This past Monday we celebrated President’s Day and I reflected on lessons coaches can learn from my favorite president, Abraham Lincoln. Lincoln is my favorite president because of his leadership, toughness, humor, and humility. All Americans can learn quite a bit from him, and this week I’ll takes lessons I’ve learned from the reading I’ve completed on him and apply them to coaching.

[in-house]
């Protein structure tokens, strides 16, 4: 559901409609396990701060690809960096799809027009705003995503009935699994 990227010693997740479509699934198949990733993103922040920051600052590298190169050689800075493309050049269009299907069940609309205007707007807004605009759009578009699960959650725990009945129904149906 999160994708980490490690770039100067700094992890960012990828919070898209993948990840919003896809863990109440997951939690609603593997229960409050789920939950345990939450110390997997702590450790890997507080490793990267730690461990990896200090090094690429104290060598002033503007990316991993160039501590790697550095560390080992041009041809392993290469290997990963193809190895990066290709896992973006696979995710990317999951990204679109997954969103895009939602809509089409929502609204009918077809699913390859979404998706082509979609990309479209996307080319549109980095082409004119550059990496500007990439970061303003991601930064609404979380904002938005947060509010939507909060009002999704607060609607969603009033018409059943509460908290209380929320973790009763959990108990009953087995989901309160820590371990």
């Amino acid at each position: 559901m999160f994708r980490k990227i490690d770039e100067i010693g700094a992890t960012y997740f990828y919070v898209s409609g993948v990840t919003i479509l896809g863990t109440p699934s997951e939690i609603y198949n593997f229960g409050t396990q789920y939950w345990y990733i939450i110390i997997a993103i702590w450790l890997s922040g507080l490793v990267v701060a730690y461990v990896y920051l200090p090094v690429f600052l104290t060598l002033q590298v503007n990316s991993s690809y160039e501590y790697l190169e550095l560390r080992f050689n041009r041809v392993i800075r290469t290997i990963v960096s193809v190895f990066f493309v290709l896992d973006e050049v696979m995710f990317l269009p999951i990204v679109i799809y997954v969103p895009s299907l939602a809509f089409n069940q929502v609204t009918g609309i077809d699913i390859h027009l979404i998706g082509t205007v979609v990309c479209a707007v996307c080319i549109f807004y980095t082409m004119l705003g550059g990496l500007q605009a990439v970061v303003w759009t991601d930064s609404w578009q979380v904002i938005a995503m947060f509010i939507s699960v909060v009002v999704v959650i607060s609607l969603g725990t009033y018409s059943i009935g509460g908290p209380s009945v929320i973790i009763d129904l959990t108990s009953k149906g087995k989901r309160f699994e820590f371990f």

The first lesson is to welcome different points of view. In Doris Kearns Goodwin’s [amazon-product text=”Team of Rivals: The Political Genius of Abraham Lincoln” type=”text”]0743270754[/amazon-product], she explains how Lincoln surrounded himself with people of different points of view. Lincoln asked his ex-political rivals to join his cabinet and help him during his presidency. The ex-rivals grew to accept, love, and admire Lincoln and his leadership. They were able to speak and advise without fear, and that is because Lincoln truly valued their opinions. In the coaching profession, one must welcome differing opinions and not shy away from them. Often times it is hard for a coach to hear something that is not within the same line of thinking, but many times it helps. Many times we as coaches are afraid when game planning or making halftime adjustments to hear or implement strategies that differ from our line of thinking. Coaches should surround themselves with assistants who are willing to offer a different viewpoint. Assistants should be encouraged to have and bring up differing views and ideas. When this occurs, the coaching staff becomes prepared for different scenarios and can put the team in the best possible position to win. This can often be difficult because it involves a willingness to check egos, but it is necessary in order to maximize potential.